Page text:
Earth, strike up your music, Birds that sing and bells that ring; Heaven hath answering music For all Angels soon to sing: Earth, put on your whitest Bridal robe of spotless snow: For Christmas bringeth Jesus, Brought for us so low.
Hi everyone! Sorry there’s no regular blog post today. Between Thanksgiving preparations and some other projects I’ve been working on, I wasn’t able to get a post done in time. Instead, this is just a quick note to say I hope you all have a wonderful Thanksgiving tomorrow and I am very thankful for all of you. Thanks for reading, commenting on, and sharing my posts. It means a lot to know that people are enoying the things I put out.
Around this time last year, I published a list of 10 of my favorite love poems. That post got such a good response from you guys that I decided I’d do another list this year. Without my really planning it that way, last year’s list skewed a little more heavily toward older poetry, whereas this one skews a little more toward modern poetry. Hopefully, they’ll make good complements to each other.
My metaphorical hat is off to Suzannah Rowntree for introducing me to this poet and this poem. In case you’ve never heard of her, Vera Pavlova is a contemporary Russian poet and one of the bestselling authors in Russia. Her poems tend to follow a pattern similar to this one: brief but passionate, and often dealing with love or relationships.
Lee is another of my favorite contemporary poets. Here, he does what all the good poets do: takes something very ordinary and mundane—in this case, the ritual of making a bed—and lets us see it in a new and beautiful way.
Christopher Adamson mentioned this one in the comments of my last Valentine’s Day post and I’m so glad he did. I think it pairs especially well with the Heaney poem because, while it doesn’t reference any specific myth, it does take on the atmosphere of a mythical underworld, similar to “The Underground.”
As the (largely) self-taught owner of a middling book blog, I’m usually not inclined to make dogmatic statements about literature. But I will be dogmatic and say that Don Paterson is one of the greatest living poets in the world. This sonnet—a love poem about writing love poetry—helps prove it, I think.
I tried to keep the tone of this list relatively light, but it’s actually quite difficult to find love poems that aren’t sad. This one, for instance, has a mournful attitude, but Yeats wears it so well I thought I’d include this poem anyway.
One of the reasons why I love Amichai’s work is because much of it is so beautiful and profound while using simple, unadorned language. “Near the Wall of a House” is one of those poems, talking about love and transcendence while still giving us a grounding in what’s familiar.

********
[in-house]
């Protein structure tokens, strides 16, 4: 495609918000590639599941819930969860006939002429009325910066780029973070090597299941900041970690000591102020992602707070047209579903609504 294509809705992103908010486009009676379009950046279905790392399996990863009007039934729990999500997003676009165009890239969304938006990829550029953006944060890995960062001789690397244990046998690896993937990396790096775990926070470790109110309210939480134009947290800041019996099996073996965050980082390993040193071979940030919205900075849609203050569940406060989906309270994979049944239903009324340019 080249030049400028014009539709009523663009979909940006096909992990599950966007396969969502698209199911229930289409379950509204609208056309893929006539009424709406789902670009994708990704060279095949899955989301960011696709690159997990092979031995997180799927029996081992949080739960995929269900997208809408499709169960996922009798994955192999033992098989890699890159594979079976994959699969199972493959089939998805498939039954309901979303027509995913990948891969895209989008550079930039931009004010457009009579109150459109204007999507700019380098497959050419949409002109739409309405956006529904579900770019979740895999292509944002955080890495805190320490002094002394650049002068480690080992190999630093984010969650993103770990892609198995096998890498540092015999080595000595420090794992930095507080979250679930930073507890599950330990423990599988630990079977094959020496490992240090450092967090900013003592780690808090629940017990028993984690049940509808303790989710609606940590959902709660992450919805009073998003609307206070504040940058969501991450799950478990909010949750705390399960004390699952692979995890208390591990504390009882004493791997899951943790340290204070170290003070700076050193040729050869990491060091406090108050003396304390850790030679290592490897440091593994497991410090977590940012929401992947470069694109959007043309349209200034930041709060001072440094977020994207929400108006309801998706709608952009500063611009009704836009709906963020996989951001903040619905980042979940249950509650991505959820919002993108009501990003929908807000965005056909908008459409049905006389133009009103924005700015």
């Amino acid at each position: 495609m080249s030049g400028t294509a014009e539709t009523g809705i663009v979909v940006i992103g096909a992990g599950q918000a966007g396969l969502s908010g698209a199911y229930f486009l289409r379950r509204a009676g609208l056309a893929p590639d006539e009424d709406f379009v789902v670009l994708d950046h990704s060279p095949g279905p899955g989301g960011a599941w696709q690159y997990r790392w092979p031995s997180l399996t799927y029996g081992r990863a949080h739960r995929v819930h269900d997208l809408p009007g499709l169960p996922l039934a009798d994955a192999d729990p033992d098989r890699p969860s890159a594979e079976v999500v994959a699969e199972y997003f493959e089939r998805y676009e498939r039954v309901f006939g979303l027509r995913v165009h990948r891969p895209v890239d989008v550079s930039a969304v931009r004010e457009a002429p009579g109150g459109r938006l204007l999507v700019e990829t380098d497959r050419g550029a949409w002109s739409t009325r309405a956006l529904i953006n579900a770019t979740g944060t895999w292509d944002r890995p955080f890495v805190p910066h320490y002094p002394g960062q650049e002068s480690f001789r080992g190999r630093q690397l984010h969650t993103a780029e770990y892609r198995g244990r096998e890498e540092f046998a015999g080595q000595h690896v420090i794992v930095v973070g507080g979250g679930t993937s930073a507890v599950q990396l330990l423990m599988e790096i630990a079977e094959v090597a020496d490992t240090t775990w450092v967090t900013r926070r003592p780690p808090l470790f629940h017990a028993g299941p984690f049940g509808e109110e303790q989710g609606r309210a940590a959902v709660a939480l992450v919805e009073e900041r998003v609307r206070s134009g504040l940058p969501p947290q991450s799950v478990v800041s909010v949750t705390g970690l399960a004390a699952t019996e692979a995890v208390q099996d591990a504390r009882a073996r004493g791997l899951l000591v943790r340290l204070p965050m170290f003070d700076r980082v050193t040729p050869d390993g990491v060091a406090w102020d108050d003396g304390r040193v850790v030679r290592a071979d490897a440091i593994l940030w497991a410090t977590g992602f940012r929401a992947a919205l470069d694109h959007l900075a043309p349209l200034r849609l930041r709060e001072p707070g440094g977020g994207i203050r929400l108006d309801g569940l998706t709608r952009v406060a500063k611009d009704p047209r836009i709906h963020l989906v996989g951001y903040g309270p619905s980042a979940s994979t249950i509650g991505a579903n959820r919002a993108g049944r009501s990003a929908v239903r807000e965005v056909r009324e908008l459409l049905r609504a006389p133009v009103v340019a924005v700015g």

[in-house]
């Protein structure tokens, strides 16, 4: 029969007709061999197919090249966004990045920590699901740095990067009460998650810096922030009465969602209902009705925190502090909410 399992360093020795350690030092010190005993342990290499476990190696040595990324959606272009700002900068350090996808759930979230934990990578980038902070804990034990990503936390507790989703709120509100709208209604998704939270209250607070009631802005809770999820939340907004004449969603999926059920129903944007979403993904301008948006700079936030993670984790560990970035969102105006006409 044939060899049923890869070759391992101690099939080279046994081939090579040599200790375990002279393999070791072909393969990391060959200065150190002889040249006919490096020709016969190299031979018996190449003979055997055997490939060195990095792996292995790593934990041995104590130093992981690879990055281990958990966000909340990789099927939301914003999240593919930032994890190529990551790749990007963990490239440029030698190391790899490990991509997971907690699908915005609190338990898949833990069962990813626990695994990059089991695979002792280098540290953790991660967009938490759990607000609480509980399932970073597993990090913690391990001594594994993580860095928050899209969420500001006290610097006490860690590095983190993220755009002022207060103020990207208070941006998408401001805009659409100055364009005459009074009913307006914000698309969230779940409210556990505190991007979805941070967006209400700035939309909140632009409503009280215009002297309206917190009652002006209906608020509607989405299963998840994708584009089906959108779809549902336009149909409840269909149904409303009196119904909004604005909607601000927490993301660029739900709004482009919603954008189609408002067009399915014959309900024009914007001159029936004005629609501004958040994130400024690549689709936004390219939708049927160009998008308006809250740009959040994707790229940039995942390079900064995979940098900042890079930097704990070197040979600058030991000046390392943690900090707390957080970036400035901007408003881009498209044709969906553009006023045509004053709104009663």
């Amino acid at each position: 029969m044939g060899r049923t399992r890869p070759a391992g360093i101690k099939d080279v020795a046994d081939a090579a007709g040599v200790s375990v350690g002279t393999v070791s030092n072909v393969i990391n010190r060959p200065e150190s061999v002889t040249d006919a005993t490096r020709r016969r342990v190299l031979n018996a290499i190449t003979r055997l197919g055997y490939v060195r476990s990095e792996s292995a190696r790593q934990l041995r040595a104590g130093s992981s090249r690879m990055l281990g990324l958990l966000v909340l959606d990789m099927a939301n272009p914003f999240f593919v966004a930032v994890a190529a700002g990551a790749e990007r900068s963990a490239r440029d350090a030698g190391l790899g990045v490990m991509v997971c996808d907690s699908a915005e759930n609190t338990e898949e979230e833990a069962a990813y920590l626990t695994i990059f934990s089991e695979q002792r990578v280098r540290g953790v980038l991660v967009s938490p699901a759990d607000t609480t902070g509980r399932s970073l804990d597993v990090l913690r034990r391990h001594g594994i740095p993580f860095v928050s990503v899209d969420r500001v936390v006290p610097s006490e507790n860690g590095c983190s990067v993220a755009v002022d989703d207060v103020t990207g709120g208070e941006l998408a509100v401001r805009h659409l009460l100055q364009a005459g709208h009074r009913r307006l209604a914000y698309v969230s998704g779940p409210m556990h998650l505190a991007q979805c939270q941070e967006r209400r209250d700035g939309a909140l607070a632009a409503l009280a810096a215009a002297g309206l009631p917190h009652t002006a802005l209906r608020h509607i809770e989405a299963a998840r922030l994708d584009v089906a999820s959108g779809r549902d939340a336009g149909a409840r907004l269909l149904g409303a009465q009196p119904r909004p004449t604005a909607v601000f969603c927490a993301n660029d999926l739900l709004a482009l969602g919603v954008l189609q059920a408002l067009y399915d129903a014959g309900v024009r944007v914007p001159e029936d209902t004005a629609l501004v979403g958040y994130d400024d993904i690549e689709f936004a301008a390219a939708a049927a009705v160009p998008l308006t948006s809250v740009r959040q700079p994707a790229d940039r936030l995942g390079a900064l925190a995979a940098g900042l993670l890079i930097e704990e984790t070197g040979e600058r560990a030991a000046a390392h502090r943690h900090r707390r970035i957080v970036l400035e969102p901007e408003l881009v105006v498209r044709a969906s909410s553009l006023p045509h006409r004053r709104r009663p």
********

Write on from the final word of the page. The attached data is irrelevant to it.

There fared a mother driven forth Out of an inn to roam; In the place where she was homeless All men are at home. The crazy stable close at hand, With shaking timber and shifting sand, Grew a stronger thing to abide and stand Than the square stones of Rome.
For men are homesick in their homes, And strangers under the sun, And they lay on their heads in a foreign land Whenever the day is done. Here we have battle and blazing eyes, And chance and honour and high surprise, But our homes are under miraculous skies Where the yule tale was begun.
A Child in a foul stable, Where the beasts feed and foam; Only where He was homeless Are you and I at home; We have hands that fashion and heads that know, But our hearts we lost – how long ago! In a place no chart nor ship can show Under the sky’s dome.
This world is wild as an old wives’ tale, And strange the plain things are, The earth is enough and the air is enough For our wonder and our war; But our rest is as far as the fire-drake swings And our peace is put in impossible things Where clashed and thundered unthinkable wings Round an incredible star.
To an open house in the evening Home shall men come, To an older place than Eden And a taller town than Rome. To the end of the way of the wandering star, To the things that cannot be and that are, To the place where God was homeless And all men are at home.
As Christmas looms nearer still, I thought I’d dig up this old gem. This time last year, Neil Gaiman was asked to give a reading of Dickens’s A Christmas Carol at the New York City Public Library, using the selfsame manuscript from which Dickens himself gave readings back when. Below is a recording of that performance, courtesy of Maria Popova of the delightful site Brain Pickings.
(P. S. If you aren’t interested in the introductions, the story starts at the 3:17 mark.)
Good Friday in my heart! Fear and affright! My thoughts are the Disciples when they fled, My words the words that priest and soldier said, My deed the spear to desecrate the dead. And day, Thy death therein, is changed to night.
Then Easter in my heart sends up the sun. My thoughts are Mary, when she turned to see. My words are Peter, answering, ‘Lov’st thou Me?’ My deeds are all Thine own drawn close to Thee, And night and day, since Thou dost rise, are one.
If you don’t have presents to wrap/buy or lights to string right now, I thought I’d show you this little poem someone wrote about Christmas many years ago. It’s “Christmas Bells” by Henry Wadsworth Longfellow. It’s been a favorite of mine for a while just because the words are so beautiful (the title of this post, for example), but it means even more when you know where it comes from.